If you’re looking to add a reliable, popular and free media center app to your computer, then XBMC is one of the best to go for. Want to go even further? You can press an older computer or small form-factor PC into service as a dedicated media server and center using XBMC at its core via a number of specially constructed Linux builds. And if space is tight – or you’d like to run XBMC directly off a USB flash drive or SD card – then OpenELEC is the build to go for.
Installation is refreshingly simple – all you need is a spare USB thumb drive (256MB or greater) in addition to whatever media you plan to install OpenELEC on. Then it’s a case of downloading the installer and following the guide at the OpenELEC wiki.
The download link above points to a “generic” build that should work on most laptops or desktops. There are, however, a number of smaller, customised builds for those with ION/ION2, Intel and Fusion GPU chipsets, plus a build for the Raspberry Pi and a Generic OSS build for older machines for whom the Generic version doesn’t work. You can access these builds via this link.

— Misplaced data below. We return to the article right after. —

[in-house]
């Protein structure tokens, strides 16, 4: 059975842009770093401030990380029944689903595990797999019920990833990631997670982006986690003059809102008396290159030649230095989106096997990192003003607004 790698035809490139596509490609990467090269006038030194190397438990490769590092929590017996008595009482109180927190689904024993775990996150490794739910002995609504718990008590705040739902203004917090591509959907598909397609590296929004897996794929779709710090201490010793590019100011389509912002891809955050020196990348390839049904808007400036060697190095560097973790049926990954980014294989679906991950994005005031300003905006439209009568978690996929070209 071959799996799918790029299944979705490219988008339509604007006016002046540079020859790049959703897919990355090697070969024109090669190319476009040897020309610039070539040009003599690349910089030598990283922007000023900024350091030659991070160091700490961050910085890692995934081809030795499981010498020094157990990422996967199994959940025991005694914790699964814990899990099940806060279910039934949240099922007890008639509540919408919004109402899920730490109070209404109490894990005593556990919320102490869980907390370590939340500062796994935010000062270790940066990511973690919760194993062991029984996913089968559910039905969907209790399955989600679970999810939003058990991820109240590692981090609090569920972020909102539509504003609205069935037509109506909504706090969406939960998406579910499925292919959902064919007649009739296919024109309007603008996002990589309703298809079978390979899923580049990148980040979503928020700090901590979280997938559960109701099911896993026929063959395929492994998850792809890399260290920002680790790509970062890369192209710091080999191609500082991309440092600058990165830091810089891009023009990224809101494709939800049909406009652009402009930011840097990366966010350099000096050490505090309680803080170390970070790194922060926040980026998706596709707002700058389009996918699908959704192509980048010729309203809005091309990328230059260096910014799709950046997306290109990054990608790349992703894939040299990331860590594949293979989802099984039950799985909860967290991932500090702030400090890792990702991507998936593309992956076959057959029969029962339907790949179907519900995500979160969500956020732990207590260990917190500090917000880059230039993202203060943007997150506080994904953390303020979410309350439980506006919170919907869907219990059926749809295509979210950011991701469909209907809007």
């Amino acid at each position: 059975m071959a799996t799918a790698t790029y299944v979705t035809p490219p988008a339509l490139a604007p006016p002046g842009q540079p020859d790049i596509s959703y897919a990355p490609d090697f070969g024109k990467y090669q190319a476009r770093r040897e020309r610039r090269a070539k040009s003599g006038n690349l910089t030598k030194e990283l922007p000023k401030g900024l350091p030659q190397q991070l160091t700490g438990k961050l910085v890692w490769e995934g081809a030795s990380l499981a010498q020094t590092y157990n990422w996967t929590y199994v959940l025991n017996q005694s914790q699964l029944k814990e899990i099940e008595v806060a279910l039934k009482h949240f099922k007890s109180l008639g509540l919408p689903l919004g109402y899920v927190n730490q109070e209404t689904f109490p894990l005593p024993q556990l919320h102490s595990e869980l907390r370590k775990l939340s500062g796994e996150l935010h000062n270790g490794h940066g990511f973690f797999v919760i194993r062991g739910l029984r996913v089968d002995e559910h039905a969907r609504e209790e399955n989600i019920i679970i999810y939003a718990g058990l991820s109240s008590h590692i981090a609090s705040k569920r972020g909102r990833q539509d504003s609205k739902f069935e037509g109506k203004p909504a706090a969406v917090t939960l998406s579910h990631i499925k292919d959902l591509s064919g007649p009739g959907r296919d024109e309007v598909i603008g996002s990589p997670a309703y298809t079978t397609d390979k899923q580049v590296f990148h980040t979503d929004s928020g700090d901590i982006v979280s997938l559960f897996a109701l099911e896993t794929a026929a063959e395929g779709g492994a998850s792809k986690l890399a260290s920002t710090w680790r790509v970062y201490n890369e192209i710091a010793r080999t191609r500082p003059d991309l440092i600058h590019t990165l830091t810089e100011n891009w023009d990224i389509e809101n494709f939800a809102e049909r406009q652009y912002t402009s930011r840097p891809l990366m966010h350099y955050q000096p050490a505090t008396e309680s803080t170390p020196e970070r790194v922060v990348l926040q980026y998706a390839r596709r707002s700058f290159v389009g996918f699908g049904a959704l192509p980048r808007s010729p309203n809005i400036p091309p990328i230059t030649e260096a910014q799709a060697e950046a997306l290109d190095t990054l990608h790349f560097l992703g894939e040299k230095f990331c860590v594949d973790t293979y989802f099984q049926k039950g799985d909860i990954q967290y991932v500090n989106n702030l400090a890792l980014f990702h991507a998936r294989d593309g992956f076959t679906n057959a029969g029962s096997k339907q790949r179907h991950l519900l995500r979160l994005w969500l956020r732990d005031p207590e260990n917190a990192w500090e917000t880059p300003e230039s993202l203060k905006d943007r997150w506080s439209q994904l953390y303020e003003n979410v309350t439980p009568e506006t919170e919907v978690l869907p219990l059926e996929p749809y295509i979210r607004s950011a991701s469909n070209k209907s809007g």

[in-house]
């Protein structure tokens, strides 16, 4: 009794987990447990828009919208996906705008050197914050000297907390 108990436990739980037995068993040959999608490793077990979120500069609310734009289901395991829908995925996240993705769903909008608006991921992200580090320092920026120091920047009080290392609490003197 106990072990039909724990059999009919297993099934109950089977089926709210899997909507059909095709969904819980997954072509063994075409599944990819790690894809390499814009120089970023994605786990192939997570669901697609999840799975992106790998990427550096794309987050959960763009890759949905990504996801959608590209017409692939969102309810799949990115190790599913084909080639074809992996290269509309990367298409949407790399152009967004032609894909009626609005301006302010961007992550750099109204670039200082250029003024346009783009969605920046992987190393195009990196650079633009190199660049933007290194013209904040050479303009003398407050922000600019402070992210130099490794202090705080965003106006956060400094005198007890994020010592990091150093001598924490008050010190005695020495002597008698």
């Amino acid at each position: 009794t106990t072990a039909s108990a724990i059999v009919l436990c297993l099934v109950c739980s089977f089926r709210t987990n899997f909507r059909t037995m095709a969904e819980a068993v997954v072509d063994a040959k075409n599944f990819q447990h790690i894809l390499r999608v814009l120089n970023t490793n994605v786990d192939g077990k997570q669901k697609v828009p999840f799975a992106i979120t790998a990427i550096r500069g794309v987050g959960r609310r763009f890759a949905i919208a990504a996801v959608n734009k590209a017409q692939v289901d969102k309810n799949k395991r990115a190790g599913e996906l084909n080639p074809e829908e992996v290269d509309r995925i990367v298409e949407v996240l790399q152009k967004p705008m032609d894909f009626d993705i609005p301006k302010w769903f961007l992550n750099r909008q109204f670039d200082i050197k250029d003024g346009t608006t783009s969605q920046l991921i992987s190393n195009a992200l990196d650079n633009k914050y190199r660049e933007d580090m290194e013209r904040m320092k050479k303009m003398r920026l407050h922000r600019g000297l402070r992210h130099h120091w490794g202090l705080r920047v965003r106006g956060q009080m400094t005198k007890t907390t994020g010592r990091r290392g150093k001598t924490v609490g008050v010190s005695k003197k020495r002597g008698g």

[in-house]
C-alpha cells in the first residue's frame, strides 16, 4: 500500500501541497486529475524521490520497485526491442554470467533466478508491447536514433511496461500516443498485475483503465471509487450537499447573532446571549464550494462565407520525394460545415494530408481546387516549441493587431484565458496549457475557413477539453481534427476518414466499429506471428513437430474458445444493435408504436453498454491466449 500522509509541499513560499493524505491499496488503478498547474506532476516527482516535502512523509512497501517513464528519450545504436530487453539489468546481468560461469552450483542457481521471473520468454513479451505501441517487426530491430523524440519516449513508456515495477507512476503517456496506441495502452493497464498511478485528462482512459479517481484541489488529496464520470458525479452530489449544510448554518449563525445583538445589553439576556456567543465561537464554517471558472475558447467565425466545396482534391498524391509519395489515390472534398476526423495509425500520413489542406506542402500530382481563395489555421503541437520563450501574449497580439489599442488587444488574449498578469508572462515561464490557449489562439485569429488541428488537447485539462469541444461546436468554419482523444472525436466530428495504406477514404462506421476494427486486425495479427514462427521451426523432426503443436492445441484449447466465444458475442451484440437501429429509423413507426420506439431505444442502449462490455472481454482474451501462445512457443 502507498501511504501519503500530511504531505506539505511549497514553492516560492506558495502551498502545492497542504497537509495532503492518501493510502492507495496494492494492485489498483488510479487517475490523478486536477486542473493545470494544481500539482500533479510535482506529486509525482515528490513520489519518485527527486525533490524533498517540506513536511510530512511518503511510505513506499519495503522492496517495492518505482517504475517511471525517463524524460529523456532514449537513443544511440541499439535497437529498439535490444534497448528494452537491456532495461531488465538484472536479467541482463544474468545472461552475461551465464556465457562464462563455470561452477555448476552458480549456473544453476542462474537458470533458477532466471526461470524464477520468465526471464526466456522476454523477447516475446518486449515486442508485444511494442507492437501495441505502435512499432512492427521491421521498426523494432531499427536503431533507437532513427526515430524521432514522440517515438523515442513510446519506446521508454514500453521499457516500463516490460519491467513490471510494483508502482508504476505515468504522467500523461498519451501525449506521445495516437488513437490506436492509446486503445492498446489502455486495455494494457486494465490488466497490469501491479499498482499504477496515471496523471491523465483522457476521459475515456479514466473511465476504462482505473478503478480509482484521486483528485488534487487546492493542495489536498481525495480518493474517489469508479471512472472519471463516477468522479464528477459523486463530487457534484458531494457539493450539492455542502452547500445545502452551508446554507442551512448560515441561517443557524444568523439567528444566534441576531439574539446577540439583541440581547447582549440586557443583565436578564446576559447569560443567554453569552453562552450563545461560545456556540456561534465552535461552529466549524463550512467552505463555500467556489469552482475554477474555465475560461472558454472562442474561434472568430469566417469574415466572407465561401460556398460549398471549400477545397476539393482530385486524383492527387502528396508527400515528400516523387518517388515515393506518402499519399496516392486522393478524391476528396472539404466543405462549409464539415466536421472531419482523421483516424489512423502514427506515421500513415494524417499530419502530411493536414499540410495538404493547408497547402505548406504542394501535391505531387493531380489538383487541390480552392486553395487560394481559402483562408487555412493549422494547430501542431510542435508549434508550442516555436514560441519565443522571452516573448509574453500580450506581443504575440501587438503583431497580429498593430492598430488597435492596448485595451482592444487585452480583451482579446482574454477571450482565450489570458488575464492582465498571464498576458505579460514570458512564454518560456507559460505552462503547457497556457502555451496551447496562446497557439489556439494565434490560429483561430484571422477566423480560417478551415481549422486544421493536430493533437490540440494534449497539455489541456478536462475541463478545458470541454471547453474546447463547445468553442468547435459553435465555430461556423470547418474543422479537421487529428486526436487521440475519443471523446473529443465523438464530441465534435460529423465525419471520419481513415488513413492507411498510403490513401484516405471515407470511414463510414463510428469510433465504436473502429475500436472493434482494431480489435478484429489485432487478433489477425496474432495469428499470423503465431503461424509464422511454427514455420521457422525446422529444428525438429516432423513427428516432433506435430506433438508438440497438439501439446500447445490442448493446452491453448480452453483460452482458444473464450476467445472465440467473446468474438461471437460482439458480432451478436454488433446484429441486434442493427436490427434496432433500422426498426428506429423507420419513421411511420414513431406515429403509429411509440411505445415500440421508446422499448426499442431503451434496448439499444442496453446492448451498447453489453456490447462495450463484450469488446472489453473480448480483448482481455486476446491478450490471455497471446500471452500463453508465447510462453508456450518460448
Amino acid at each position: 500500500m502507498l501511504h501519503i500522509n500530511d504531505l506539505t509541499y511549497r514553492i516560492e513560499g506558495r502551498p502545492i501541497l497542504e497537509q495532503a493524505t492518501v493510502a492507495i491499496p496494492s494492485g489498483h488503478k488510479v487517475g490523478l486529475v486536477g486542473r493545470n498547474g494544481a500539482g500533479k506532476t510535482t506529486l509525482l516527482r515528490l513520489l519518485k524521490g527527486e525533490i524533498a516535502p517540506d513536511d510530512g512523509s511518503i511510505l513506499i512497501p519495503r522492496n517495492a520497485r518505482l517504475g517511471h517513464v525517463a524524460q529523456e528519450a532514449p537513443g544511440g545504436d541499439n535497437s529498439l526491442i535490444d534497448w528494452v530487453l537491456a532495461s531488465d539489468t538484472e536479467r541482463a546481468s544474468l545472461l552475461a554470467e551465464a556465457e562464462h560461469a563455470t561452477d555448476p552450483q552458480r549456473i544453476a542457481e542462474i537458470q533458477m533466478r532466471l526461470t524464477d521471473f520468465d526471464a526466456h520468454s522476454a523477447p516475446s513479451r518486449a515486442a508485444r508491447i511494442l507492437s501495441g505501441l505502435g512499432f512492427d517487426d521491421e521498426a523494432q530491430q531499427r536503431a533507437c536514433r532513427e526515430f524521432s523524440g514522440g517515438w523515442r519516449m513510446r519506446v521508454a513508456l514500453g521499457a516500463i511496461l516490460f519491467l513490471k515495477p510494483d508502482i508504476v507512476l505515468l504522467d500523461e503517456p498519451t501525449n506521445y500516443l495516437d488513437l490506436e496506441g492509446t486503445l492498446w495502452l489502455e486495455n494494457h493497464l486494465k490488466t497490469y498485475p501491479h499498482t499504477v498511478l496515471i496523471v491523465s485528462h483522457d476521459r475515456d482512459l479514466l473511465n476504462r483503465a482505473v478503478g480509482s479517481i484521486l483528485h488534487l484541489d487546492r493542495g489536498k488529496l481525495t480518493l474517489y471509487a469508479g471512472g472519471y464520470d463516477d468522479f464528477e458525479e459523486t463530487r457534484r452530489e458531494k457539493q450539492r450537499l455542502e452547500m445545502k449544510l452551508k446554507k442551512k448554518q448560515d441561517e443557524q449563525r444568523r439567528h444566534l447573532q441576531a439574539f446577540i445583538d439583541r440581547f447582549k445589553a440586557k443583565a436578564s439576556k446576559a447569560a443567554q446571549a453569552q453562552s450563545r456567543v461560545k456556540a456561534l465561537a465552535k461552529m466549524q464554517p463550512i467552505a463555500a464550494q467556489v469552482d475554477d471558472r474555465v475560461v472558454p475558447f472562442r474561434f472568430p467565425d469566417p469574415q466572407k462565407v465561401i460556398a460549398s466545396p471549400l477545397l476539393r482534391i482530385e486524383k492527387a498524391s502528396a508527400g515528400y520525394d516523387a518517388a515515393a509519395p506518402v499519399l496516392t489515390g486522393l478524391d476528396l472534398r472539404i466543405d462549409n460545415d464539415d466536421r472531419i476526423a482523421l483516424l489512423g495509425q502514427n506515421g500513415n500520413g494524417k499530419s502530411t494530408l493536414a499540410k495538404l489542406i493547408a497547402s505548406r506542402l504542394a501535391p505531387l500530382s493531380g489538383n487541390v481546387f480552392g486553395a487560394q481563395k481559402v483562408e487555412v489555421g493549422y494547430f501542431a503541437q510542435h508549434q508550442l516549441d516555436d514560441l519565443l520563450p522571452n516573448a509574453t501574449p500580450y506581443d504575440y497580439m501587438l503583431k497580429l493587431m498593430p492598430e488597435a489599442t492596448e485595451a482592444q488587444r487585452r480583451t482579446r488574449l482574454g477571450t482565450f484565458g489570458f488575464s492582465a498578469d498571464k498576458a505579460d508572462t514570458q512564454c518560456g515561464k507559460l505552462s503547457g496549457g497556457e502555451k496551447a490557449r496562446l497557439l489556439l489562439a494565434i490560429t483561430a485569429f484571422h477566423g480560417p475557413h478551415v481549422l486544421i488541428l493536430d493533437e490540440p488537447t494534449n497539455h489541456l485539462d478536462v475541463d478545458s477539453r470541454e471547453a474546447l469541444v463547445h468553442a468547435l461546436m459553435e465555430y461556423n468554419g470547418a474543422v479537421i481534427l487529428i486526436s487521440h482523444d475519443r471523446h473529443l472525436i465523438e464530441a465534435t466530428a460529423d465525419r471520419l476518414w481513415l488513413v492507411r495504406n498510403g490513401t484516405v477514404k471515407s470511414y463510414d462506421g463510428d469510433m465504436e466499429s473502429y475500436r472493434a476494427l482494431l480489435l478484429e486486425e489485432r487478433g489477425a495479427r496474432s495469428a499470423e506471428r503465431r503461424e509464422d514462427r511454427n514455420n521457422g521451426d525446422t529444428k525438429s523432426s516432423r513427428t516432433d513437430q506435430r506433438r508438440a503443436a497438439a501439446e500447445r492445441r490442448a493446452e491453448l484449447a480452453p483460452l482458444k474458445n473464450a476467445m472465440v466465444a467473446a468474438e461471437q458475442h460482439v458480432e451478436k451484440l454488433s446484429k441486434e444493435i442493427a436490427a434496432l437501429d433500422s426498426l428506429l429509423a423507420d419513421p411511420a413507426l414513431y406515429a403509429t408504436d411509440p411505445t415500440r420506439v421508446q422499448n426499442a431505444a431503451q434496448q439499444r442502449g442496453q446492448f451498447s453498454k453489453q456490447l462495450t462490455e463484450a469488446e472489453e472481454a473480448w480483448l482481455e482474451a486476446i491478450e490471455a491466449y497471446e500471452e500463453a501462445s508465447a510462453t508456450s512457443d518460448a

Once installed, OpenELEC functions exactly in the same way XBMC does. Unlike Linux-based builds like XBMCbuntu, there’s no underlying Linux OS to worry about – OpenELEC has been built from scratch with the sole intention of running XBMC, so it’s completely self-contained within the familiar XBMC graphical interface. It does mean you can’t do anything but run XBMC, but considering a full install takes no more than 125MB of space on your drive, it’s a price well worth paying.
OpenELEC 3.0.0 represents the first official, stable release of OpenELEC, and is based on the latest available version of XBMC – Frodo 12.1.